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Supporting the War Effort
Charles Lindbergh in Mayo's aviation research program
Giving Back During Wartime

During World War II, Mayo Clinic offered its services to the government for $1 per year through its aero medical research unit. Mayo's research led to pioneering advances in aviation medicine. As part of its research unit, the anti-blackout suit -- "G" suit -- was developed. A modified version of the original "G" suit is worn today by military pilots.

The research unit at Mayo has had an important influence on commercial and military aviation as well as the space program. The unit originated the Mayo-1 or M-1 maneuver. This self-protective technique increases pressure around the heart so it can pump more blood to the head.

A "G" suit and M-1 maneuver saved countless lives and gave the Allies an advantage in the war. This aero medical research has led to advances in patient care at Mayo, including methods and instruments for heart catheterization.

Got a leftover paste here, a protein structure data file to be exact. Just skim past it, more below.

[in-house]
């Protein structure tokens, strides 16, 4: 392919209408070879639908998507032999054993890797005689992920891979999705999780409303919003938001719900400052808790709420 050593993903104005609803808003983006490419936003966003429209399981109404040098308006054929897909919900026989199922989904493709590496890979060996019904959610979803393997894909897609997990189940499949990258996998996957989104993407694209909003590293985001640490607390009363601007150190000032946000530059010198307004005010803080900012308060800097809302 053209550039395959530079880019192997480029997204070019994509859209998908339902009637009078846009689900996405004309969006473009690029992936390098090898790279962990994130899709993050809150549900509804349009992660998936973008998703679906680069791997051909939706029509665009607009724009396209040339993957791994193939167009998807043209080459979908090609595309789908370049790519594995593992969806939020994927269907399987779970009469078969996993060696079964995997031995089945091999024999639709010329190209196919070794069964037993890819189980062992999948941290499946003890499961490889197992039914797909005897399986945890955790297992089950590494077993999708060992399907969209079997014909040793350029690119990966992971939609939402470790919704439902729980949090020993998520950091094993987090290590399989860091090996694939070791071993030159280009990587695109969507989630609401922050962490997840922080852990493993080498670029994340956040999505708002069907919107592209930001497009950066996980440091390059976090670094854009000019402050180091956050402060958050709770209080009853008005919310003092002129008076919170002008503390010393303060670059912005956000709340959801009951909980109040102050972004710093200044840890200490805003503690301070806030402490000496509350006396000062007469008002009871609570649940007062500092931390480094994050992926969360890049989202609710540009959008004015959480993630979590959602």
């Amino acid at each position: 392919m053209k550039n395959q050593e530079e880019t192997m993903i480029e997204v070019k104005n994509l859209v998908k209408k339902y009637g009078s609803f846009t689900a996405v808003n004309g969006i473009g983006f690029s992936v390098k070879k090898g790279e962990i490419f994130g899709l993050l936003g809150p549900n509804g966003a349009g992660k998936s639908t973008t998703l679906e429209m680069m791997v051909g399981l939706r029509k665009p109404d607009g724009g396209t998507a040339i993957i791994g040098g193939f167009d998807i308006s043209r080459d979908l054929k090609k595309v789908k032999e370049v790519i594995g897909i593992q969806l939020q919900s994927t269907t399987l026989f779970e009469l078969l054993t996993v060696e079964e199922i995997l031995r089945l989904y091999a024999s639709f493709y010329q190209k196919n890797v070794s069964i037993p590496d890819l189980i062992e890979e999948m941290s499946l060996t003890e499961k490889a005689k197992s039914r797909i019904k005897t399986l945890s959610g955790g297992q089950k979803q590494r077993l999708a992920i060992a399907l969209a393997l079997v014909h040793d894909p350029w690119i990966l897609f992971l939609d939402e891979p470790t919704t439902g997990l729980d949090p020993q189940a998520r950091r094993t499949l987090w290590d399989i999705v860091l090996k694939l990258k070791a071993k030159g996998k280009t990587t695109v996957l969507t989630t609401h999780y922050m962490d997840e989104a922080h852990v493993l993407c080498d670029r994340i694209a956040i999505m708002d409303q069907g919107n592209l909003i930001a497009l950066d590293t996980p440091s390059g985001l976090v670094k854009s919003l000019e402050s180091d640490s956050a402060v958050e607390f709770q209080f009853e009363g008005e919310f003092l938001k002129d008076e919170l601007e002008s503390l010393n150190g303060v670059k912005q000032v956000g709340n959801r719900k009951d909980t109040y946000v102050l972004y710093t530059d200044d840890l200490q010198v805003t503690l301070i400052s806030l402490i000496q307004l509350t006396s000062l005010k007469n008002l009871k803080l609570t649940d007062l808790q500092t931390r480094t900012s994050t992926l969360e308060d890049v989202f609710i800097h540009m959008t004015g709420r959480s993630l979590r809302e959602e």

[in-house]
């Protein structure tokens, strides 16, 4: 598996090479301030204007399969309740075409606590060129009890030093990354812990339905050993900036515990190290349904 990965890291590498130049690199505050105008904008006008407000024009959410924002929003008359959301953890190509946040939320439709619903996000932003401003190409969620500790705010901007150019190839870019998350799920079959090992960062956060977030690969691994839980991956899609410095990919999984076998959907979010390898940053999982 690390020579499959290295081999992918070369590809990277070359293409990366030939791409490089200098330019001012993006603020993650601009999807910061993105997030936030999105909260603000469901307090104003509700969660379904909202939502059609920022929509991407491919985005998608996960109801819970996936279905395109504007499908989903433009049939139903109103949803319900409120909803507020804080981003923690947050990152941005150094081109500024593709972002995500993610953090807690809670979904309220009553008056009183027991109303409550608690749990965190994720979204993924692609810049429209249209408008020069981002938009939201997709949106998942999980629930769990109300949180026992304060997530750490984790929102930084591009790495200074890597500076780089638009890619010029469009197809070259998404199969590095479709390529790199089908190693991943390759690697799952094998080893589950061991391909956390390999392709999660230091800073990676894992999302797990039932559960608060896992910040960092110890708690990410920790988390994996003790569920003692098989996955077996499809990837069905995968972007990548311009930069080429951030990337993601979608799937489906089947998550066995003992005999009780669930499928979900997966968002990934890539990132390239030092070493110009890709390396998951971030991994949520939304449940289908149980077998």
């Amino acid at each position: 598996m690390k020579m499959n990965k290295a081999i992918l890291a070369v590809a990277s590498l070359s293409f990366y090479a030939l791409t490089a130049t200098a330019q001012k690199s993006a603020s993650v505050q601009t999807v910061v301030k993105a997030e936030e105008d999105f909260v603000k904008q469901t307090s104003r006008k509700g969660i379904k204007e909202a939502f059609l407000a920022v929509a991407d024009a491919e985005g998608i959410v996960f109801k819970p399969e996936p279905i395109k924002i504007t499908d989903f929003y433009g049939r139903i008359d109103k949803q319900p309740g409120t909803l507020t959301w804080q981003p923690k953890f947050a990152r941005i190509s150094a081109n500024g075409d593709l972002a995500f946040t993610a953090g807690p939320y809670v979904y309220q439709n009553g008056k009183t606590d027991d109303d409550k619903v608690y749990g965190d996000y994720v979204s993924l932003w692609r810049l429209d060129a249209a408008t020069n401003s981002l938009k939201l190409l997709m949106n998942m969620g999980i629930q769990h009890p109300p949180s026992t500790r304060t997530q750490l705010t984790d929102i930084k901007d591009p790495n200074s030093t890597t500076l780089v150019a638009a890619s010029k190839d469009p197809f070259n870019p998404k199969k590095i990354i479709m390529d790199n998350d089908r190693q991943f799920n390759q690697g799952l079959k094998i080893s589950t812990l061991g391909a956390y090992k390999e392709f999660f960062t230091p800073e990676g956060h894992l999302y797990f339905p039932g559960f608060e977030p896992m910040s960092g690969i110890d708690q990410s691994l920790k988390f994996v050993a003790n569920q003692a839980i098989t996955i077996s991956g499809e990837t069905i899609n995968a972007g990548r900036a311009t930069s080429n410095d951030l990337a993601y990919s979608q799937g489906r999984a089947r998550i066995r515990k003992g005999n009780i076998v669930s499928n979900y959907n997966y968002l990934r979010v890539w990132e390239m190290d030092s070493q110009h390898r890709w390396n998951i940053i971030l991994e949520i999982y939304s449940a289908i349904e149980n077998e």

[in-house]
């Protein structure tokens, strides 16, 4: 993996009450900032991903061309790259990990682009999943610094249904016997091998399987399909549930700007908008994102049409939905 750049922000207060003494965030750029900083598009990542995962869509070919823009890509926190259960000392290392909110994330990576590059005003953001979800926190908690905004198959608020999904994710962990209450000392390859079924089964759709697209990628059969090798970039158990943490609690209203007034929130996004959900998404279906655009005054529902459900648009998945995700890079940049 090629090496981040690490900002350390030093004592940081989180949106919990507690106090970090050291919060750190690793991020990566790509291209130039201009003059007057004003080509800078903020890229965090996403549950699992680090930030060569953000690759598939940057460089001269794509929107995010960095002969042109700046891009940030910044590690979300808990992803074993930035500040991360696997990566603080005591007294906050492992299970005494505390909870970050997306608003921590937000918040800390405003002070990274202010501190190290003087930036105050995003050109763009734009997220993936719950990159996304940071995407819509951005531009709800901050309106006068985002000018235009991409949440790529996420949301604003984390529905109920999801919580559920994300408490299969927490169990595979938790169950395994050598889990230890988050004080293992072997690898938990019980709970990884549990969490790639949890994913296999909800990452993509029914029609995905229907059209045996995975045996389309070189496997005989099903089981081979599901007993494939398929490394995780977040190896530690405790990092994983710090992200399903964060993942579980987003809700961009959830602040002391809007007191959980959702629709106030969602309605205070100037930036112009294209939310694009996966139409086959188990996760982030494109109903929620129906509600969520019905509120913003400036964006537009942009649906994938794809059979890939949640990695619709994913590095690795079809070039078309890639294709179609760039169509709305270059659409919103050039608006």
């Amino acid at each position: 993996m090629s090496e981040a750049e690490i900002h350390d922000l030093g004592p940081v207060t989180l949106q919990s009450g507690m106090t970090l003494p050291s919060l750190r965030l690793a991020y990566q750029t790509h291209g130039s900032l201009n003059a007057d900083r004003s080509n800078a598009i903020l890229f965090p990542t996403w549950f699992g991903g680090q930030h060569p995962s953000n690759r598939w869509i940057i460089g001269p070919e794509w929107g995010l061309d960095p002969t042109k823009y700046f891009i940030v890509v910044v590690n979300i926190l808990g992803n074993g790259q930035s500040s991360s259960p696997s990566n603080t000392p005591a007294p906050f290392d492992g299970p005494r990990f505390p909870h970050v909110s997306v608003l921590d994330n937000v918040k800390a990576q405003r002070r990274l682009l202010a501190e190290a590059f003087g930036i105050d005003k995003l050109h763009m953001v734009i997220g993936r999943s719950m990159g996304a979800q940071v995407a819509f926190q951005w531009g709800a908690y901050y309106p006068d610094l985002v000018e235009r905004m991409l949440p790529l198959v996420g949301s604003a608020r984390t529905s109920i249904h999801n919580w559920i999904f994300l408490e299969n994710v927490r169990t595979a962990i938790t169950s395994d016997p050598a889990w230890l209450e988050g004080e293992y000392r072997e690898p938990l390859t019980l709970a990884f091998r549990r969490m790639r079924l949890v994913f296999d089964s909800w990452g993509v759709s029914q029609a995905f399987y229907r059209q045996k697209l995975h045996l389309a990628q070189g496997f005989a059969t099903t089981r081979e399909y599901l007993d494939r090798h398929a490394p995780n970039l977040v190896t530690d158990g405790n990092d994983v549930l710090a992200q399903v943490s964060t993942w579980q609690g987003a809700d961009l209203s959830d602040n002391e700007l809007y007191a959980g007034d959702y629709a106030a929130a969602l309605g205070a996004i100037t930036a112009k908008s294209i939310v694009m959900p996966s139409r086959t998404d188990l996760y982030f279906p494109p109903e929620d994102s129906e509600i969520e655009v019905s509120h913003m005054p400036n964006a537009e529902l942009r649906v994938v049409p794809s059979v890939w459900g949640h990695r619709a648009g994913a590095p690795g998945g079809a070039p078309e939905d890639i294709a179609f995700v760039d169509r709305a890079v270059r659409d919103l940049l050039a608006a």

See videos related to the G suit and M-1 maneuver, as well as Mayo's solution for the challenge of parachuting from high altitudes.

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Aviation research participant
Aviation research participant
Centrifuge research participant
Centrifuge research participant
Construction of the centrifuge
Centrifuge Detail
Charles Lindbergh
Charles Lindbergh

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